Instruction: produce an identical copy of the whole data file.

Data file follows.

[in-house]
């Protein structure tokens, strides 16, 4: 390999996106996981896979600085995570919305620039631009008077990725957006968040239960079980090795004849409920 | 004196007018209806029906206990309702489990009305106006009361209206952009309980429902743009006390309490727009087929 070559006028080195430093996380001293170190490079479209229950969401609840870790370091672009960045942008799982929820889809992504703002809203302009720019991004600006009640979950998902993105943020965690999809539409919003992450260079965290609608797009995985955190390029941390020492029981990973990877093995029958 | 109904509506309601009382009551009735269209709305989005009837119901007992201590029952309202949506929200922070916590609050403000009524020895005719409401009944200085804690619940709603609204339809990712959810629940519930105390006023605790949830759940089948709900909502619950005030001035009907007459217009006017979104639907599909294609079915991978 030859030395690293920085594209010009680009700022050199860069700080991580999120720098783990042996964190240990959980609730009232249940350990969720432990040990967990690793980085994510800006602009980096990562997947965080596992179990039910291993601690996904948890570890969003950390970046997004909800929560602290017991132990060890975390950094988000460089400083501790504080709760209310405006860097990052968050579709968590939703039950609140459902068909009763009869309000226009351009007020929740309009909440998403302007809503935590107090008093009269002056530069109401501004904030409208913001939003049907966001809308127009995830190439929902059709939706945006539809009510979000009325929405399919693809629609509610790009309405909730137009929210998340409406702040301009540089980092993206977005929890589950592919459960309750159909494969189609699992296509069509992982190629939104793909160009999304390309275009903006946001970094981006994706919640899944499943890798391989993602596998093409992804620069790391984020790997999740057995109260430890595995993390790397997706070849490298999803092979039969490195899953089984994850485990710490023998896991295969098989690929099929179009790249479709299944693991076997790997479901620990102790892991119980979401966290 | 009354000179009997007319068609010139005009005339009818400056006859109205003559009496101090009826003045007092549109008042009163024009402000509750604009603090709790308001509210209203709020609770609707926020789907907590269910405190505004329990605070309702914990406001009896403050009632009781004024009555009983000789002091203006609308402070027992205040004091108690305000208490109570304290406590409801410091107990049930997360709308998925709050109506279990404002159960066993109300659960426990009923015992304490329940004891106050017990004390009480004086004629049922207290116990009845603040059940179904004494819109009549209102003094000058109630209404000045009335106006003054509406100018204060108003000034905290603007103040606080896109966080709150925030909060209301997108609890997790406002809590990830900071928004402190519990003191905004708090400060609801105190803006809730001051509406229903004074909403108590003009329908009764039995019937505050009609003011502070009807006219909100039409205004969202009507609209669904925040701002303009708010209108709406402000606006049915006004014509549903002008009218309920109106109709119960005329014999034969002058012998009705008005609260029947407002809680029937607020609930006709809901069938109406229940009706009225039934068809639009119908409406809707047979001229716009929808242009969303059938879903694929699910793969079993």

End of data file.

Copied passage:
[in-house]
């Protein structure tokens, strides 16, 4: 390999996106996981896979600085995570919305620039631009008077990725957006968040239960079980090795004849409920 | 004196007018209806029906206990309702489990009305106006009361209206952009309980429902743009006390309490727009087929 070559006028080195430093996380001293170190490079479209229950969401609840870790370091672009960045942008799982929820889809992504703002809203302009720019991004600006009640979950998902993105943020965690999809539409919003992450260079965290609608797009995985955190390029941390020492029981990973990877093995029958 | 109904509506309601009382009551009735269209709305989005009837119901007992201590029952309202949506929200922070916590609050403000009524020895005719409401009944200085804690619940709603609204339809990712959810629940519930105390006023605790949830759940089948709900909502619950005030001035009907007459217009006017979104639907599909294609079915991978 030859030395690293920085594209010009680009700022050199860069700080991580999120720098783990042996964190240990959980609730009232249940350990969720432990040990967990690793980085994510800006602009980096990562997947965080596992179990039910291993601690996904948890570890969003950390970046997004909800929560602290017991132990060890975390950094988000460089400083501790504080709760209310405006860097990052968050579709968590939703039950609140459902068909009763009869309000226009351009007020929740309009909440998403302007809503935590107090008093009269002056530069109401501004904030409208913001939003049907966001809308127009995830190439929902059709939706945006539809009510979000009325929405399919693809629609509610790009309405909730137009929210998340409406702040301009540089980092993206977005929890589950592919459960309750159909494969189609699992296509069509992982190629939104793909160009999304390309275009903006946001970094981006994706919640899944499943890798391989993602596998093409992804620069790391984020790997999740057995109260430890595995993390790397997706070849490298999803092979039969490195899953089984994850485990710490023998896991295969098989690929099929179009790249479709299944693991076997790997479901620990102790892991119980979401966290 | 009354000179009997007319068609010139005009005339009818400056006859109205003559009496101090009826003045007092549109008042009163024009402000509750604009603090709790308001509210209203709020609770609707926020789907907590269910405190505004329990605070309702914990406001009896403050009632009781004024009555009983000789002091203006609308402070027992205040004091108690305000208490109570304290406590409801410091107990049930997360709308998925709050109506279990404002159960066993109300659960426990009923015992304490329940004891106050017990004390009480004086004629049922207290116990009845603040059940179904004494819109009549209102003094000058109630209404000045009335106006003054509406100018204060108003000034905290603007103040606080896109966080709150925030909060209301997108609890997790406002809590990830900071928004402190519990003191905004708090400060609801105190803006809730001051509406229903004074909403108590003009329908009764039995019937505050009609003011502070009807006219909100039409205004969202009507609209669904925040701002303009708010209108709406402000606006049915006004014509549903002008009218309920109106109709119960005329014999034969002058012998009705008005609260029947407002809680029937607020609930006709809901069938109406229940009706009225039934068809639009119908409406809707047979001229716009929808242009969303059938879903694929699910793969079993």